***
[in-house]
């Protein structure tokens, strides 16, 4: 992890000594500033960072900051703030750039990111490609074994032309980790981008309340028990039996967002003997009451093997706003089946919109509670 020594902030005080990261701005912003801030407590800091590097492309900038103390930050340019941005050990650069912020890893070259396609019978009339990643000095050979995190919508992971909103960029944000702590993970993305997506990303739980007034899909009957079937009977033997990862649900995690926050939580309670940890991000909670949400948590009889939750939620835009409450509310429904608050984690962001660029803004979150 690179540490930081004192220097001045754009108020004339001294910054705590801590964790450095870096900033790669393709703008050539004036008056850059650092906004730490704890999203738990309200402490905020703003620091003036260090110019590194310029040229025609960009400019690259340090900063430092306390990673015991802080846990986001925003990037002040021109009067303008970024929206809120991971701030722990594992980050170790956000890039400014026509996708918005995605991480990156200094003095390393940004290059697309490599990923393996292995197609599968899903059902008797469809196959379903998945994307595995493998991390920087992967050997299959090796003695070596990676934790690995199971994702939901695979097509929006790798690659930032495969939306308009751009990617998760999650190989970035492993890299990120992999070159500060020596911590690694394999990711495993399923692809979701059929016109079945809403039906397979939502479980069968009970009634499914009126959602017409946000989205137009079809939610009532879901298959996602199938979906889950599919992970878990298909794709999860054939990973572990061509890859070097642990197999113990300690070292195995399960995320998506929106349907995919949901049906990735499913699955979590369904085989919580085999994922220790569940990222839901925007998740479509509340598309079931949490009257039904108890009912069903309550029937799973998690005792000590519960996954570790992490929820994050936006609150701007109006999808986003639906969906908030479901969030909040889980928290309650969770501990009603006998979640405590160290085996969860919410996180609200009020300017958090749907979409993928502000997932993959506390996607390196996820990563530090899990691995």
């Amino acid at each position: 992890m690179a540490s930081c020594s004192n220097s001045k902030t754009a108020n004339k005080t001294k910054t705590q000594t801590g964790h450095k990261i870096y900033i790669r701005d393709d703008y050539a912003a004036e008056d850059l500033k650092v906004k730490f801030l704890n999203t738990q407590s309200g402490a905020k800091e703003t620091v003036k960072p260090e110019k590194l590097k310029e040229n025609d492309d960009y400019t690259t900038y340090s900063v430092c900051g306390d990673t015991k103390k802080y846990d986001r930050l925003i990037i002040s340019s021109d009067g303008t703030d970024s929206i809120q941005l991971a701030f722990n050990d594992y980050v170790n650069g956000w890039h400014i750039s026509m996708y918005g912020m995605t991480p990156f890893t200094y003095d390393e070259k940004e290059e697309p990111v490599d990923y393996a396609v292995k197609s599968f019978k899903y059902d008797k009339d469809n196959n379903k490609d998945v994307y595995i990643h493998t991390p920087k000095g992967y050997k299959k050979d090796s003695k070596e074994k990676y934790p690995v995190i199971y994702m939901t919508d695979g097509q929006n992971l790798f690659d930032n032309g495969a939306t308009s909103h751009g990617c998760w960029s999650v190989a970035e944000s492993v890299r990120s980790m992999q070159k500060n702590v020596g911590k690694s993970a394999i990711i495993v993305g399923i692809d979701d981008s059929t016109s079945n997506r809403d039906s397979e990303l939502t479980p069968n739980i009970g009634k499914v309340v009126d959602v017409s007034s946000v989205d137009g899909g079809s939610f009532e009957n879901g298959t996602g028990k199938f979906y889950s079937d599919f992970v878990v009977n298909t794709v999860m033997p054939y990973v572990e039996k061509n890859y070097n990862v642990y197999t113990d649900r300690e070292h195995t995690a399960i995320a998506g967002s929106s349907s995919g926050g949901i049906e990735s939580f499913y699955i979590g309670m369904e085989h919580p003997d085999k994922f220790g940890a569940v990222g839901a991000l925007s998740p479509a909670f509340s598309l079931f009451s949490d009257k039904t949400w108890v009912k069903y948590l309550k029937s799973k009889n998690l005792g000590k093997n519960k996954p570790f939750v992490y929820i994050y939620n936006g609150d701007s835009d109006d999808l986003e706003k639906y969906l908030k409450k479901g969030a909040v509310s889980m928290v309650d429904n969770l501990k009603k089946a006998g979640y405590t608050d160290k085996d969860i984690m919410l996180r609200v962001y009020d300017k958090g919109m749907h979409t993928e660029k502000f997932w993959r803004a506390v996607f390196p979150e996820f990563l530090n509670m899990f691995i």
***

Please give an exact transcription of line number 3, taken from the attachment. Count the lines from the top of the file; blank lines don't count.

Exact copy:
């Amino acid at each position: 992890m690179a540490s930081c020594s004192n220097s001045k902030t754009a108020n004339k005080t001294k910054t705590q000594t801590g964790h450095k990261i870096y900033i790669r701005d393709d703008y050539a912003a004036e008056d850059l500033k650092v906004k730490f801030l704890n999203t738990q407590s309200g402490a905020k800091e703003t620091v003036k960072p260090e110019k590194l590097k310029e040229n025609d492309d960009y400019t690259t900038y340090s900063v430092c900051g306390d990673t015991k103390k802080y846990d986001r930050l925003i990037i002040s340019s021109d009067g303008t703030d970024s929206i809120q941005l991971a701030f722990n050990d594992y980050v170790n650069g956000w890039h400014i750039s026509m996708y918005g912020m995605t991480p990156f890893t200094y003095d390393e070259k940004e290059e697309p990111v490599d990923y393996a396609v292995k197609s599968f019978k899903y059902d008797k009339d469809n196959n379903k490609d998945v994307y595995i990643h493998t991390p920087k000095g992967y050997k299959k050979d090796s003695k070596e074994k990676y934790p690995v995190i199971y994702m939901t919508d695979g097509q929006n992971l790798f690659d930032n032309g495969a939306t308009s909103h751009g990617c998760w960029s999650v190989a970035e944000s492993v890299r990120s980790m992999q070159k500060n702590v020596g911590k690694s993970a394999i990711i495993v993305g399923i692809d979701d981008s059929t016109s079945n997506r809403d039906s397979e990303l939502t479980p069968n739980i009970g009634k499914v309340v009126d959602v017409s007034s946000v989205d137009g899909g079809s939610f009532e009957n879901g298959t996602g028990k199938f979906y889950s079937d599919f992970v878990v009977n298909t794709v999860m033997p054939y990973v572990e039996k061509n890859y070097n990862v642990y197999t113990d649900r300690e070292h195995t995690a399960i995320a998506g967002s929106s349907s995919g926050g949901i049906e990735s939580f499913y699955i979590g309670m369904e085989h919580p003997d085999k994922f220790g940890a569940v990222g839901a991000l925007s998740p479509a909670f509340s598309l079931f009451s949490d009257k039904t949400w108890v009912k069903y948590l309550k029937s799973k009889n998690l005792g000590k093997n519960k996954p570790f939750v992490y929820i994050y939620n936006g609150d701007s835009d109006d999808l986003e706003k639906y969906l908030k409450k479901g969030a909040v509310s889980m928290v309650d429904n969770l501990k009603k089946a006998g979640y405590t608050d160290k085996d969860i984690m919410l996180r609200v962001y009020d300017k958090g919109m749907h979409t993928e660029k502000f997932w993959r803004a506390v996607f390196p979150e996820f990563l530090n509670m899990f691995i």